## Solution

$$\mathrm{Synchronous\:speed,\:𝑁_{𝑆} =\frac{120\:𝑓}{𝑃}=\frac{120 × 50}{4}= 1500\:RPM}$$

$$\mathrm{Slip,\:𝑠 =\frac{𝑁_{𝑆} − 𝑁_{𝑟}}{𝑁_{𝑆}}=\frac{1500 − 500}{1500}= 0.67}$$

Therefore, corresponding to the slip ‘s’,

$$\mathrm{Induced\:voltage\:in\:rotor,\:𝑉^{′}_{2} = 𝑠\:𝑉_{2} = 0.67 × 5 = 3.35\:V}$$

$$\mathrm{Rotor\:frequency,\:𝑓_{𝑟} = 𝑠\:𝑓 = 0.67 × 50 = 33.5\:Hz}$$

## Numerical Example 3

An 8-pole, 3-phase, 50 Hz induction motor is running at full load with a slip of 5 %. The rotor is star connected and its per phase resistance and standstill reactance are 0.35 Ω and 2 Ω respectively. The EMF between slip rings is 150 V. Determine the rotor current per phase and rotor power factor. Assuming the slip rings are short circuited.

## Solution

The per phase rotor EMF at standstill is,

$$\mathrm{𝐸_{2} =\frac{150}{\sqrt{3}}= 86.61\:V}$$

$$\mathrm{Rotor\:EMF/phase\:at\:full\:load,\:𝐸^{′}_{2} = 𝑠\:𝐸_{2} = 0.05 × 86.61 = 4.33\:V}$$

$$\mathrm{Rotor\:reactance/phase\:at\:full\:load,\: 𝑋^{′}_{2} = 𝑠\:𝑋_{2} = 0.05 × 2 = 0.1\:Ω}$$

$$\mathrm{Rotor\:impedance/phase\:at\:full\:load, \:𝑍^{′}_{2}=\sqrt{{0.35}^{2} + {0.1}^{2}}= 0.364\:Ω}$$

Therefore,

$$\mathrm{Rotor\:current/phase =\frac{𝐸^{′}_{2}}{𝑍^{′}_{2}}=\frac{4.33}{0.364}= 11.895\:A}$$

$$\mathrm{Rotor\:Power\:Factor =\frac{𝑅_{2}}{𝑍^{′}_{2}}=\frac{0.35}{0.364}= 0.96\:(lagging)}$$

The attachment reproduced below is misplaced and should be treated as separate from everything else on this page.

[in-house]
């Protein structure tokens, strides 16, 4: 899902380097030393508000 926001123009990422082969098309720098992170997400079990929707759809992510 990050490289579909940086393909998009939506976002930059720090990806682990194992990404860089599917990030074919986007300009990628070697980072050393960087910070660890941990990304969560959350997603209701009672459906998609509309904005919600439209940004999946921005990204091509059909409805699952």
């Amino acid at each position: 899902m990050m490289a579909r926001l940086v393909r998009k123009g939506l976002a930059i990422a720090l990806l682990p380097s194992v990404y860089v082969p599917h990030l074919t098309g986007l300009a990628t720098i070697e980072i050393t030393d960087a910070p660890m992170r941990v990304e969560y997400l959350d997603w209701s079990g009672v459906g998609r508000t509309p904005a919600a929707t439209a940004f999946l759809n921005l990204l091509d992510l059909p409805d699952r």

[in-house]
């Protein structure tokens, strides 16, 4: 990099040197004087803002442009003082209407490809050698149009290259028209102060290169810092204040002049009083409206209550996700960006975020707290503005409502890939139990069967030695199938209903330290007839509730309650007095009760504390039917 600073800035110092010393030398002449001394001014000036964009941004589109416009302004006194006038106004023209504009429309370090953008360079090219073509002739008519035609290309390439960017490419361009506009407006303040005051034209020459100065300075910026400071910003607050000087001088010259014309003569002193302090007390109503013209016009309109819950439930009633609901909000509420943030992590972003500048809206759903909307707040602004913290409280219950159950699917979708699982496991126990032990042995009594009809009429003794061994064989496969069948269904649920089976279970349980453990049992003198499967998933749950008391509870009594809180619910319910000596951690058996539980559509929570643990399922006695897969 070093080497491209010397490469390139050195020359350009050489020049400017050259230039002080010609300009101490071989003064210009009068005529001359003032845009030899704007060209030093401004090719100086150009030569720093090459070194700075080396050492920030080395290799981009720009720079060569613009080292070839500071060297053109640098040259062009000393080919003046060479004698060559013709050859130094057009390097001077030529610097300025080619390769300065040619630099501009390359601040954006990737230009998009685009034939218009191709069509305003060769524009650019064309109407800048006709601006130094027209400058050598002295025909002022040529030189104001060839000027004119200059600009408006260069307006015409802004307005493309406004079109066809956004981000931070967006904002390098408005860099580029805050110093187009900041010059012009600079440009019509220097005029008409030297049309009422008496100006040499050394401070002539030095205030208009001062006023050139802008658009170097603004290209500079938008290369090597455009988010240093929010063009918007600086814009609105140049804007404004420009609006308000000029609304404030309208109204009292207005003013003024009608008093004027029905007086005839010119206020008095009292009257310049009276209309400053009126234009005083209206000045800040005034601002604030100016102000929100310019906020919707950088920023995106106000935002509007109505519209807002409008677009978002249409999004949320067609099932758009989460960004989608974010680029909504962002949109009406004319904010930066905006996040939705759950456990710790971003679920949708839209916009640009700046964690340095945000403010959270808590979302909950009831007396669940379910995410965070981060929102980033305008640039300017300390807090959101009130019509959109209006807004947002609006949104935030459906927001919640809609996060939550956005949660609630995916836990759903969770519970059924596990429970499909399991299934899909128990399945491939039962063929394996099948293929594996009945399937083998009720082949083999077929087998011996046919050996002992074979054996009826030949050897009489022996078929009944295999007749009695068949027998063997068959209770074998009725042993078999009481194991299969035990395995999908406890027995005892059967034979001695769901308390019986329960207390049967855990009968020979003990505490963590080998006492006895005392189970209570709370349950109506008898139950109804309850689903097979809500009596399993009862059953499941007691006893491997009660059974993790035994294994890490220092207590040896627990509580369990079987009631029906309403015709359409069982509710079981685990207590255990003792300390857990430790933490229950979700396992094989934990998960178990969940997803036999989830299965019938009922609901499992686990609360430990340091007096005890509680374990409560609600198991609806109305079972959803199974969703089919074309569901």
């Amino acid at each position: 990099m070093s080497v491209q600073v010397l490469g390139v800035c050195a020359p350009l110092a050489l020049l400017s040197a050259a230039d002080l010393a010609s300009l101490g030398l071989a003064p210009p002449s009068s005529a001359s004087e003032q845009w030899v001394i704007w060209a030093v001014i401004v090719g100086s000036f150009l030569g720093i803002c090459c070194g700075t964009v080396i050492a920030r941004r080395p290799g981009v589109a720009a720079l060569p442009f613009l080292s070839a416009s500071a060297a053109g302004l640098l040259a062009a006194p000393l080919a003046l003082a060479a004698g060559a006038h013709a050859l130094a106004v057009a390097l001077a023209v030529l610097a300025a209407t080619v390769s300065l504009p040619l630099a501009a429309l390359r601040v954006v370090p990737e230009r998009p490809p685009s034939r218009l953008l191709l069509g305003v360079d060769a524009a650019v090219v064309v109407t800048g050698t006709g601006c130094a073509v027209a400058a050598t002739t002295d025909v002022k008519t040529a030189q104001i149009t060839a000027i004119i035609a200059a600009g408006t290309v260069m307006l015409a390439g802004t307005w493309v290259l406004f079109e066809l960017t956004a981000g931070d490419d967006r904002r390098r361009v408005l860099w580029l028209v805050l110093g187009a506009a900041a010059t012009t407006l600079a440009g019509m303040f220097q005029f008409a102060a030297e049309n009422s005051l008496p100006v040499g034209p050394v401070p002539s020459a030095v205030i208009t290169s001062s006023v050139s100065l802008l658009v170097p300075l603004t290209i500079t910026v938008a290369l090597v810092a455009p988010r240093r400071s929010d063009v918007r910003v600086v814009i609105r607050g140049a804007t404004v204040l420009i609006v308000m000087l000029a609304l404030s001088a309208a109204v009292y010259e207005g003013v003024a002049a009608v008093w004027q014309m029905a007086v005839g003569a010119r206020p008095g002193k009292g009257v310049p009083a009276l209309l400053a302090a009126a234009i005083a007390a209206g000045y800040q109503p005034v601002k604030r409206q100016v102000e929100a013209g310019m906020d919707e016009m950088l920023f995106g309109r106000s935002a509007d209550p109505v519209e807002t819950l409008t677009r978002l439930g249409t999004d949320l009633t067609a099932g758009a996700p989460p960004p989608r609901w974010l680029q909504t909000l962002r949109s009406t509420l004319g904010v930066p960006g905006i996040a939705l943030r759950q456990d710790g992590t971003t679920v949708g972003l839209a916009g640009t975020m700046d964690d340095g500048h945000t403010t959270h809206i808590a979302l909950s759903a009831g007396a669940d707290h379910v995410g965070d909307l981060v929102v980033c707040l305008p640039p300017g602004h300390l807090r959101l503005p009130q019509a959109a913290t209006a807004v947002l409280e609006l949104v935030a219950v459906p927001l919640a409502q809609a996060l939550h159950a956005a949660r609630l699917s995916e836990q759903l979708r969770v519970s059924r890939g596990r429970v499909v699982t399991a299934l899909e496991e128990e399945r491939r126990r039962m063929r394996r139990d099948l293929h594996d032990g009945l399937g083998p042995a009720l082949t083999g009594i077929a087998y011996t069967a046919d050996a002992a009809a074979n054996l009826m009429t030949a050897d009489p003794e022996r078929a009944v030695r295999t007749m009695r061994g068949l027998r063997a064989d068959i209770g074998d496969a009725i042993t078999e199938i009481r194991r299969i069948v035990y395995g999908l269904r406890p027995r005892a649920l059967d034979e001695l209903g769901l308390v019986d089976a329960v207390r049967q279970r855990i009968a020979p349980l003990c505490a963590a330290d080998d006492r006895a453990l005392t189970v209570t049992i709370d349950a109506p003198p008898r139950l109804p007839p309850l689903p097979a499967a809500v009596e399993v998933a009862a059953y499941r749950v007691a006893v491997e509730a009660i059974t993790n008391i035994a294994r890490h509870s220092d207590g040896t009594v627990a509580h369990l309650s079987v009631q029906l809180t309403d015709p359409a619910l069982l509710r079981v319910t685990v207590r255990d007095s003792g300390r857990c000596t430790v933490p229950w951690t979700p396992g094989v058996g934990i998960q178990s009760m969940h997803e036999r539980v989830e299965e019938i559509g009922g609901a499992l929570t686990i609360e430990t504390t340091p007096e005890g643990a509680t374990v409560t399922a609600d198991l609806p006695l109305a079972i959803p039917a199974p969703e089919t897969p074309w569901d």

- Related Articles
- Winding EMFs in a 3-Phase Induction Motor; Stator EMF and Rotor EMF
- Rotor Resistance Starter in Three-Phase Induction Motor
- No-Load Test and Blocked-Rotor Test on Single-phase Induction Motor
- Starting Torque of 3-Phase Induction Motor; Torque Equation of 3-Phase Induction Motor
- Construction of 3-Phase Induction Motor
- Inverted or Rotor Fed Induction Motor
- Torque Slip Characteristics of 3-Phase Induction Motor
- Synchronous Speed and Slip of a 3-Phase Induction Motor
- 3-Phase Induction Motor – Definition, Working Principle, Advantages and Disadvantages
- High Torque Cage Motors; Deep Bar Rotor and Double Cage Rotor Induction Motor
- Split-Phase Induction Motor – Operation and Characteristics
- Rotating Magnetic Field in a 3-Phase Induction Motor
- Three Phase Induction Motor Starting Methods
- Three Phase Induction Motor – Working Principle
- Difference between Single-phase and Threephase Induction Motor